of the sons of the soil sat with wide opened
mouth and drank in the eloquent utter
ances as they fell from the lips of their
newly acquired champion.
The convention then took a recess till 2
p. m. Some delay was caused this after
noon by the committee on credentials fail
ing to report at the appointed hour. There
were present between 500 and 600 delegates.
Tahlequah, I. T., Julv 16. The leaders
of the Downiug party have decided on the
11th day of August next to hold their con
vention for the purpose of nominating can
didates of their party for first and second
chiefs of the Cherokee nation. The power
of nominating is in the hands of a fewmen
called captains. These captains are ap
pointed every two years bv the leaders of
each district or county. During the con
vention the captains separate themselves
from among the crowd and go into the
bushes and decide who they want for chief,
and then inform the convention, there be
ing no appeal from their choice This sys
tem has become very obnoxious and un
satisfactory to the most intelligent and
progressive of the Downing party, they be
ing"iu favor of the primary method used in
the states. In an interview with Mr Gid
eon Morgan, secretary of the coming con
vention, who is opposed to the captain sys
tem and talks freely on the -ubiect. ho s.u'd
that unless the primary method is adopted
at the August convention there v. ill be a
radical spht in the ranks. He sas there
will be a new party formed called the
reform party, whose platform will be in
favor of selling the Cherokee strip at an
earlv date, and allotting the home tract.
Mr. ".Morgan says that everything indicates
that the captains are in favor of renomi
nating the pre-ent incumbent, Chief
Mayes, for a second term. This stand
taken by them is not to be wondered at as
they are holding fat offices under the
Mayes administration Another element
of the Downing party, opposed to Mayes'
renomination, is composed of the
Grand Army men who have recently
organized several lodges in the Cherokee
nation. This organization will oppose
Maye because he i a Democrat, and went
south during the war, and all hi appoint
ments since he has been chief executor
have been given to southern men.
Nashville, Tenn., July 16. Nothing
unusual transpired in the Democratic con
vention today. The ballotting proceeded
quietlv and there was no expression of re
sult late this afternoon. Two ballot? taken
give Patterson and Baxter a slight in
crease over last night's ballot, thehr gains
coming from Buchanan, the Wheeler's
The state Democratic convention took
five ballots today for governor with no
material change in the relative strength of
the several candidates.
ANDERSON GETS THE DELEGATION.
Jcnction City, Kan., July 16. Enough
precincts have been heard from this eve
ning to elect delegates for Congressman
John A. Anderson, as agam-t Governor
Harvey. The city went 20 to i for Ander
son. The delegation will be for Judge
Little for second choice.
THE CRIKET MATCH.
Philadelphia, Pa . Jnly IS. In the in
ternational encket match. Canada vs.
United States, the Canadian tm yster
tUv finished their first inning with a total
of 141 runs. They immediately started
their second inning and made only 97 ran.
This gave them a total of 23S for the two
innings or thirtv-one le- than the United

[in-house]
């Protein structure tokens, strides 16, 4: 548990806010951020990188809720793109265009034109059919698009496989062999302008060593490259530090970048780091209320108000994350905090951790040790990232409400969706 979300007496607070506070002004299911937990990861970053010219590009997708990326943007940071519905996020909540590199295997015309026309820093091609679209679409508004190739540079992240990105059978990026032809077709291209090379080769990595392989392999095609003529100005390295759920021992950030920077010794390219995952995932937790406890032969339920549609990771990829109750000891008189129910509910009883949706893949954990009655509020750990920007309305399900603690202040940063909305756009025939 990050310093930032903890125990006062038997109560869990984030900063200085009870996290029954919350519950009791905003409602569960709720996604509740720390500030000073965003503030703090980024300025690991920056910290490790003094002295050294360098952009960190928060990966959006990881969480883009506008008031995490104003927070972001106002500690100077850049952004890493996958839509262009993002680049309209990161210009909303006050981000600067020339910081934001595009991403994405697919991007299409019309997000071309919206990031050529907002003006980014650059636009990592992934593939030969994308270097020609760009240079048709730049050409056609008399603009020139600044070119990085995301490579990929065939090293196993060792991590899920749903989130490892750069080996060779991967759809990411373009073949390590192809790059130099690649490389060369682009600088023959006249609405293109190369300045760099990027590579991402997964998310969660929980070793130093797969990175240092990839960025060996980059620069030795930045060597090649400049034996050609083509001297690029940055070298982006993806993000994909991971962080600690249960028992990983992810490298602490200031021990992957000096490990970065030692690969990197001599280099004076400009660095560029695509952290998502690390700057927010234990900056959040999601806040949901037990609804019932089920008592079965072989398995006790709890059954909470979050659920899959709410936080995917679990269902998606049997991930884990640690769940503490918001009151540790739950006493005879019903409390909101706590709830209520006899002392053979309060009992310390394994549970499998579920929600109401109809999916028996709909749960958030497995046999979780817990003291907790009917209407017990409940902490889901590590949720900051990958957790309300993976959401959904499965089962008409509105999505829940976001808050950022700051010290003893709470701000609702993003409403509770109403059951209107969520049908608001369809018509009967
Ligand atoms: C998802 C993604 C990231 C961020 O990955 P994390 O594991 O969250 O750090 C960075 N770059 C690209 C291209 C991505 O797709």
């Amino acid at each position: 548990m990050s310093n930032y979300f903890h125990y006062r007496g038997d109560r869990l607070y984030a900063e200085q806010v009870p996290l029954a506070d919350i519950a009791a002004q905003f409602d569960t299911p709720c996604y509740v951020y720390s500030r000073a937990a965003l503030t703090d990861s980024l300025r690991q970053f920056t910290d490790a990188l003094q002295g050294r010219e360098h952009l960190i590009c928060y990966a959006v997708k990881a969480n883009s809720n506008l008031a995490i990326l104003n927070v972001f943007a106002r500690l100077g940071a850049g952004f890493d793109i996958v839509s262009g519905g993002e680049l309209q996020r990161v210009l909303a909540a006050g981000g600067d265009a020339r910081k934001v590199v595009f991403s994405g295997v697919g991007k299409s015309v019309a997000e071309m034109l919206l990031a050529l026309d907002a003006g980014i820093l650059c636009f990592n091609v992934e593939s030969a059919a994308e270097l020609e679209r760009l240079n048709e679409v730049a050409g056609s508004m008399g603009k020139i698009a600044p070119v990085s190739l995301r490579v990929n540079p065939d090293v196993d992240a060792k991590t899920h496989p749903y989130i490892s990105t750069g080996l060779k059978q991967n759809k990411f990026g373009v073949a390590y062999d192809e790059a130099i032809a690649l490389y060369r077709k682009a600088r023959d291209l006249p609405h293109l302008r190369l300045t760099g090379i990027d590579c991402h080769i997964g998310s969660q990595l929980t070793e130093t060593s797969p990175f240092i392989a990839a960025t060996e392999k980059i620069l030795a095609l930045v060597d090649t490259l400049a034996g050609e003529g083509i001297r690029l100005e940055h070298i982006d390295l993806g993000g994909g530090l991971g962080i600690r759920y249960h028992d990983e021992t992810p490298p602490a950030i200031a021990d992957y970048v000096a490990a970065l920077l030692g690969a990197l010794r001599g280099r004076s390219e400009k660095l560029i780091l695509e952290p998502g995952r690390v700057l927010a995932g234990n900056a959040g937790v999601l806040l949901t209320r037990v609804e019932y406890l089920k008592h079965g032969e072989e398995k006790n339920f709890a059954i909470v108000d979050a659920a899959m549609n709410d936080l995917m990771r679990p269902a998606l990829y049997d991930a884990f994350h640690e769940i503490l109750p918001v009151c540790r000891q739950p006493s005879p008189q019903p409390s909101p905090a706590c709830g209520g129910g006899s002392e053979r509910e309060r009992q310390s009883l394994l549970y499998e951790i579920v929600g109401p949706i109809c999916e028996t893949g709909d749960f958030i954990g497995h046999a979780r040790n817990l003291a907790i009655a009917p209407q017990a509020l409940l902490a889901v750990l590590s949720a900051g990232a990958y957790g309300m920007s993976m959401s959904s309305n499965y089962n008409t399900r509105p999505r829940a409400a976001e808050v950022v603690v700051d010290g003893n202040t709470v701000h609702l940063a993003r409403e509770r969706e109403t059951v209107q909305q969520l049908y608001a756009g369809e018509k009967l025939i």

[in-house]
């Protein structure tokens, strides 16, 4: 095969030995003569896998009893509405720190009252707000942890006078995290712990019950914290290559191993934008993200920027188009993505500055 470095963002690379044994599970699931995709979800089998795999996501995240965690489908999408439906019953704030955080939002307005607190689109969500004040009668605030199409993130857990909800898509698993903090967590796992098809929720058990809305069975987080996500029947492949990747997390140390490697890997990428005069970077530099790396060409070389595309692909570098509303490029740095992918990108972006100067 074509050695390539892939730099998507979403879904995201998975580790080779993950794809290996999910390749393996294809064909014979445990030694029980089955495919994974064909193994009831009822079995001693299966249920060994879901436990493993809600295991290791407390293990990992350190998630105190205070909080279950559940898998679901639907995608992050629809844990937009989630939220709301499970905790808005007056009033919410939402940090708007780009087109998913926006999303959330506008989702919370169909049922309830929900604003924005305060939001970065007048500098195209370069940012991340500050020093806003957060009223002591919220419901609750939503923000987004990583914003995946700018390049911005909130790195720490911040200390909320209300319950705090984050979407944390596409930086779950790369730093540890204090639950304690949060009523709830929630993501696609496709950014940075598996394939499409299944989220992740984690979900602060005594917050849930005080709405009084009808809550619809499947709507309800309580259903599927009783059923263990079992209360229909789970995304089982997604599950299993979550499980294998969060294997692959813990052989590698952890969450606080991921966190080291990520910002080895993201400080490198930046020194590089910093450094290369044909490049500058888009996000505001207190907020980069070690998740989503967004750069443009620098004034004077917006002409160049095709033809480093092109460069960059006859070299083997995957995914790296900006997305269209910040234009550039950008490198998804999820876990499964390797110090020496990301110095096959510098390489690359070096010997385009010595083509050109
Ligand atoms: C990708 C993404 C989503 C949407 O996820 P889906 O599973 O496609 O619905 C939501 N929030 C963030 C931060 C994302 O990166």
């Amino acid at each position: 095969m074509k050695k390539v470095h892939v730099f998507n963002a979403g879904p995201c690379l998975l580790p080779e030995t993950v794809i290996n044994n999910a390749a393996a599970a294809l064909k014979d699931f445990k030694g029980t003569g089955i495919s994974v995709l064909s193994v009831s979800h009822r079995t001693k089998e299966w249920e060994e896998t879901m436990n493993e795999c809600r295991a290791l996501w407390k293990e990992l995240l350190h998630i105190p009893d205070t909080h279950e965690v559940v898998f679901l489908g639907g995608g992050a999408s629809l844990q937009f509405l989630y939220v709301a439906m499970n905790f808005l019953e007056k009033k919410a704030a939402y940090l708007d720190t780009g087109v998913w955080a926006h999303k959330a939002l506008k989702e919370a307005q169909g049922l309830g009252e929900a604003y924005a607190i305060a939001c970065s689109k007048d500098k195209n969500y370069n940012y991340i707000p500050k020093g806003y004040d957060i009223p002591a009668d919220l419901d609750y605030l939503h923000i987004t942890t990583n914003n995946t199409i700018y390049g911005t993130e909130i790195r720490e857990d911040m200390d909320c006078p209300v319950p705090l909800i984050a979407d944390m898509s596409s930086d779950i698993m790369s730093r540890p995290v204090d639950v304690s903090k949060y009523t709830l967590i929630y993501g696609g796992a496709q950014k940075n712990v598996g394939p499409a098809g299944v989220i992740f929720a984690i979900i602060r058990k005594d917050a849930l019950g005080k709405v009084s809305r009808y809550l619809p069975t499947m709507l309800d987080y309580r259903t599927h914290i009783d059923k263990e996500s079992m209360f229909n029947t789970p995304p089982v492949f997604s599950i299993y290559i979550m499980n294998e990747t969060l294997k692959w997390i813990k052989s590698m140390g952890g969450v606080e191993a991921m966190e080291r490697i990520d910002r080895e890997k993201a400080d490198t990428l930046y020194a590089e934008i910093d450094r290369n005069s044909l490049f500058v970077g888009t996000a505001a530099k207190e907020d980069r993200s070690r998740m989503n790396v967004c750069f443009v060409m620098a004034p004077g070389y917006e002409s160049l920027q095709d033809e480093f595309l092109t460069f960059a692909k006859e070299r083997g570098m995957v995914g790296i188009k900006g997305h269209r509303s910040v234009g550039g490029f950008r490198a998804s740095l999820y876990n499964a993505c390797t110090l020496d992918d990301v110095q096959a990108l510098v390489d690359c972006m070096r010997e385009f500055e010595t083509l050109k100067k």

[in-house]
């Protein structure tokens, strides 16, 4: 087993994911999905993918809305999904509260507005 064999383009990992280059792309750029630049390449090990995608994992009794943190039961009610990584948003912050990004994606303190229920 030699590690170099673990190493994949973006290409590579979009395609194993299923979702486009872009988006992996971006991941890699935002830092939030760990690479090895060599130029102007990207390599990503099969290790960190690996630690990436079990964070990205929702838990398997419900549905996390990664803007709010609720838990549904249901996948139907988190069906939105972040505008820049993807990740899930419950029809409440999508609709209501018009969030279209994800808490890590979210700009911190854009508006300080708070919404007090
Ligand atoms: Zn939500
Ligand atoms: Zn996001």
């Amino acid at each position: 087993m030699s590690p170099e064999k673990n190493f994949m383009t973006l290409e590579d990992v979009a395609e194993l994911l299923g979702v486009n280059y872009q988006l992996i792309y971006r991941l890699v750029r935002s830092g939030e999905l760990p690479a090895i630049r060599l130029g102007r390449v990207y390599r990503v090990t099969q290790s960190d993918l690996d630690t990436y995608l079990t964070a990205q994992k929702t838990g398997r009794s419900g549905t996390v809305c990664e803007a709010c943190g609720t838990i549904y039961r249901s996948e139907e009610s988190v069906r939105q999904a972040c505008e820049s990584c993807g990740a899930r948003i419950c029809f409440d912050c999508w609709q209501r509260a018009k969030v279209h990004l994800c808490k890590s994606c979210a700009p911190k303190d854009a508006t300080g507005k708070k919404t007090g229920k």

State made in their single Monday aad
the latter teem is therefore an easy winner
of the match.
A G. A. R. COURT MARTIAL.
New Orleans. La., July 1 The quar
rel between the white and colored people
of the Grand Army of the Republic has re
sulted in an order "from the eoraroonder-in-chief
of a court martial to try Captain
Jacob Gray. pt commander oC the de
partment of the Gulf, on several charges
preferred by Joseph c- Mower, president
of No. 1. aad a member of the commander-in-chief's
staff recently seat here to inve
gate the status of the lira! rxtets. Tbe
I coert will meet JulrL
FOR STATE'S RIGHTS
THE DEMAND OF THE TEMPER
Decisions Allowing Unrestricted
Sale of Liquor Denounced
The States' Officials Urged to Use all
Means to Circumvent tha
Law as Construed.
Speedy Congressional Action Appealed for
The Argument Set Forth Against
Sesubmission Original Pack
ages and Temperance
Topeka, Kan., July 1G. The representa
tive Kansans from all parts of the state
are gathering here and the hotel corridors
present a fine appearance this morning.
The day's convention has been called to
formulate an expression against the origi
nal package sale of liquor and to urge
upon congress the passage of a bill which
will allow the state to restrict the sale of
liquor regardless of interstate commerce
The first session was held at 3:30 o'clock
and the afternoon trains brought many
delegates. Two afternoon meetings were
held at the same time, one at representa
tive hall, presided over by James A. Trout
man of Topeka, president of the State Tem
perance union. The other in the senate
chamber, presided over by Vice President
Rev. D. C. Milner, of Manhattan. Among
the speakers announced are Judge Joel
Holt, JBeloit; "United States District Attor
ney J. "V. Ady, Newton; Judge L. Han
back. Osborne: Judge J. F. Herrick. New
ton: Hon. "W. E. Stanley, Wichita; Captain
J. 13. Johnson. Topeka; Judge Nelson Case,
Oswego: Rev. E. C. Boaz, Ottawa; Judge
N. C. Webb, Topeka; Manford Schoonover,.
Garnett; Hon. J. M. Miller, Council Grove;
Hon. George R. Peck, Topekn: Rev. A. S.
Embree, Leavenworth; Rev. D. C. Milner,
Resolutions were as follows: The as
sumption by a federal judge that he has
power to restrain the local officers of a
state, whose duty it is to investigate al
leged Titrations of the statutes of a state
from making any such investigations, is in
direct violation of congressional legislation
but is afcfouce destructive of our local judi
cial system. It is a glaring departure